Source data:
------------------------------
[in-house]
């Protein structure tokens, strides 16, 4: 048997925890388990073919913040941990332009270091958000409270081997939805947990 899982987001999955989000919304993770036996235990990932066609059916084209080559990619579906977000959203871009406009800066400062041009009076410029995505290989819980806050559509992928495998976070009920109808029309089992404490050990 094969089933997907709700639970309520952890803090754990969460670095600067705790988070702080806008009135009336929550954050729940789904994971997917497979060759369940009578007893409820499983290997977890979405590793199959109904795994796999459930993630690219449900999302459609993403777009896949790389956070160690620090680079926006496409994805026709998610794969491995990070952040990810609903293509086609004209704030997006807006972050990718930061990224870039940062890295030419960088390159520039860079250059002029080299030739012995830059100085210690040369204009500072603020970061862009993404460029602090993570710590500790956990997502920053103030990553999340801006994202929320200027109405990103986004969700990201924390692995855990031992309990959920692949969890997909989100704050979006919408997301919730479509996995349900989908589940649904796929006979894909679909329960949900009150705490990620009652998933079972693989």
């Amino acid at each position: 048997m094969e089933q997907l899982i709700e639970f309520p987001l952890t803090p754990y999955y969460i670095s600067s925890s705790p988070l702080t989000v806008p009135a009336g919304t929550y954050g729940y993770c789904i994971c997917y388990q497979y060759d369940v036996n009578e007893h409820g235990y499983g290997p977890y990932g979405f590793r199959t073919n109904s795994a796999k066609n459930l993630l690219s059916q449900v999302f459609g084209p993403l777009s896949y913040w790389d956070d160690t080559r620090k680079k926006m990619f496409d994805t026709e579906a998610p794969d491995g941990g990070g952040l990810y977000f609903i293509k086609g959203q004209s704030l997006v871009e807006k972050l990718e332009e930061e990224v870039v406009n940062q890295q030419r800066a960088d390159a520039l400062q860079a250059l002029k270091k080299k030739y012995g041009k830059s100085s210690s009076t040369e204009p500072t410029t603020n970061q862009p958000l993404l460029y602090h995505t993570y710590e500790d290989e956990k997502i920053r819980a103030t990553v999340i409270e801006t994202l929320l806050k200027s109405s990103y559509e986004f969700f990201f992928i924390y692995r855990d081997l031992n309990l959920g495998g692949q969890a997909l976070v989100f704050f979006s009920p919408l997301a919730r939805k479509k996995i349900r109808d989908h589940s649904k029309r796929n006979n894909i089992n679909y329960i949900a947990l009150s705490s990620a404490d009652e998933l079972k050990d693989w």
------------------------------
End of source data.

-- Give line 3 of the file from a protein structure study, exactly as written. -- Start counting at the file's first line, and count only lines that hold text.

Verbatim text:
């Amino acid at each position: 048997m094969e089933q997907l899982i709700e639970f309520p987001l952890t803090p754990y999955y969460i670095s600067s925890s705790p988070l702080t989000v806008p009135a009336g919304t929550y954050g729940y993770c789904i994971c997917y388990q497979y060759d369940v036996n009578e007893h409820g235990y499983g290997p977890y990932g979405f590793r199959t073919n109904s795994a796999k066609n459930l993630l690219s059916q449900v999302f459609g084209p993403l777009s896949y913040w790389d956070d160690t080559r620090k680079k926006m990619f496409d994805t026709e579906a998610p794969d491995g941990g990070g952040l990810y977000f609903i293509k086609g959203q004209s704030l997006v871009e807006k972050l990718e332009e930061e990224v870039v406009n940062q890295q030419r800066a960088d390159a520039l400062q860079a250059l002029k270091k080299k030739y012995g041009k830059s100085s210690s009076t040369e204009p500072t410029t603020n970061q862009p958000l993404l460029y602090h995505t993570y710590e500790d290989e956990k997502i920053r819980a103030t990553v999340i409270e801006t994202l929320l806050k200027s109405s990103y559509e986004f969700f990201f992928i924390y692995r855990d081997l031992n309990l959920g495998g692949q969890a997909l976070v989100f704050f979006s009920p919408l997301a919730r939805k479509k996995i349900r109808d989908h589940s649904k029309r796929n006979n894909i089992n679909y329960i949900a947990l009150s705490s990620a404490d009652e998933l079972k050990d693989w």